Accumulating evidence shows that many neurons release two classical neurotransmitters, but fundamental questions remain about the cellular basis for corelease, with important implications for its physiological role. In this proposal, we use the vesicular neurotransmitter transporters to elucidate the mechanisms involved in corelease. In previous work, we showed that glutamate corelease by midbrain dopamine neurons serves two distinct roles, one in vesicle filling with dopamine and the other as an independent signal. Although the effects on vesicle filling require colocalization of the vesicular monoamine transporter VMAT2 and vesicular glutamate transporter VGLUT2 on the same synaptic vesicles, anatomy has suggested some segregation as well, but with unclear physiological consequences. We now find that dopamine neurons release glutamate and dopamine with different properties. Release of the two transmitters differs in short-term depression and depends on different presynaptic Ca++ channels. Synaptic vesicles belong to pools that differ in response to stimulation but these differences have been attributed to extrinsic factors such as cytoskeletal association. We now show that they also differ in composition because they contain different transmitters and release them with different properties. Through this mechanism, a single neuron can deconvolve its input into two distinct outputs. The long-term objectives of this project are to elucidate the cellular and molecular basis for neurotransmitter corelease and determine its role in information processing. The strategy is to use the vesicular transporters to characterize the different vesicle populations. Specifically, we will 1) compare monoamine and glutamate release by imaging VMAT2 and VGLUT2 in live neurons; 2) determine how VMAT2 and VGLUT2 target to distinct vesicle populations; 3) characterize the composition of monoamine and glutamate SVs by proteomics. The results will provide basic information about the organization of neurons, with direct relevance for corelease by other cells, but also for release by all neurons.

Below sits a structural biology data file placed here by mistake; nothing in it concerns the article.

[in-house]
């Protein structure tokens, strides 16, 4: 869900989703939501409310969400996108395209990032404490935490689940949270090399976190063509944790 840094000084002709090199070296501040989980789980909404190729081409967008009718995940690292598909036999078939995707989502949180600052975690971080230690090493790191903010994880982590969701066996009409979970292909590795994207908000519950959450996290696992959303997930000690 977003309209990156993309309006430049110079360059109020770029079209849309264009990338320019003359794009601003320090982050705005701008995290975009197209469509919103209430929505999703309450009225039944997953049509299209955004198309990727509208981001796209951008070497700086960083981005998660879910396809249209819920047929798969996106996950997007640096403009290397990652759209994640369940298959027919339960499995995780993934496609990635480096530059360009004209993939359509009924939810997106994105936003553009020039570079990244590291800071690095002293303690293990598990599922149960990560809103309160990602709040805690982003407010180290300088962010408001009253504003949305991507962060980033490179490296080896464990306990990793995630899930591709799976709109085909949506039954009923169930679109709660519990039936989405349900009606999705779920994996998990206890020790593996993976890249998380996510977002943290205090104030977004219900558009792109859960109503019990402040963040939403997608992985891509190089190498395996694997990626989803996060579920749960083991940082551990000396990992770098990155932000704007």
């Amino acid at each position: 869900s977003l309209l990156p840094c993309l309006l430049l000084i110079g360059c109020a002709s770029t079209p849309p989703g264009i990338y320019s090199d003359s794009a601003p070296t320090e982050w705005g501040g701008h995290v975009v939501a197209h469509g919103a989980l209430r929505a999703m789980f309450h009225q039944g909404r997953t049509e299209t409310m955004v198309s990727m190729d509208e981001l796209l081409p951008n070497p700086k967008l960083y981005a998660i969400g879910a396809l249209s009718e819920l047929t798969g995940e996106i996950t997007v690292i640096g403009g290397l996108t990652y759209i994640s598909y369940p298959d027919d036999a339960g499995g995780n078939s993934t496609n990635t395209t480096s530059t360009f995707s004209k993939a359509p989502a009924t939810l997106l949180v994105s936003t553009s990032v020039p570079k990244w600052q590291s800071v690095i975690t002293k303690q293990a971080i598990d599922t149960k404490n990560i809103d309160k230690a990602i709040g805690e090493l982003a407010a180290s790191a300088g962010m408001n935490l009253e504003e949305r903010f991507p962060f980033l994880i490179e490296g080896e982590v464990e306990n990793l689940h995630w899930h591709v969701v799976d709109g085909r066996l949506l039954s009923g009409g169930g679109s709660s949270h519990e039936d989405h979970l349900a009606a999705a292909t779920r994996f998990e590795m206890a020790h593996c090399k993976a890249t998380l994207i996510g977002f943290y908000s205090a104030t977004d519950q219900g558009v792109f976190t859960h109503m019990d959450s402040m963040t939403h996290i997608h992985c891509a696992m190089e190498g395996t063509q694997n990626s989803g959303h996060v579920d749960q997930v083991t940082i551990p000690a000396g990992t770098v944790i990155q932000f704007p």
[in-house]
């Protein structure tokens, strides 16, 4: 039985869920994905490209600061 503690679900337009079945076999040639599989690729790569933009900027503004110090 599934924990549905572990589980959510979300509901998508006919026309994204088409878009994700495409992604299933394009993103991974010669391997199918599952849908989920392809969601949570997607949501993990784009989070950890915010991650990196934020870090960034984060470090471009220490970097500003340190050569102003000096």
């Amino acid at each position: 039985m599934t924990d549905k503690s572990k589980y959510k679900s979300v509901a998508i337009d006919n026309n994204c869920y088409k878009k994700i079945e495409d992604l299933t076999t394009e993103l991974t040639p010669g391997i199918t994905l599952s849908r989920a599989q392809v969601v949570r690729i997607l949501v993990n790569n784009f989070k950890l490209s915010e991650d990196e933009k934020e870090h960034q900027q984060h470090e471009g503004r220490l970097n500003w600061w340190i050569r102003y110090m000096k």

We have recently found that a neuron can release two classical neurotransmitters with different properties. This application proposes to elucidate the mechanisms responsible. Future work will use this mechanism to understand how the phenomenon of neurotransmitter corelease contributes to information processing by the nervous system.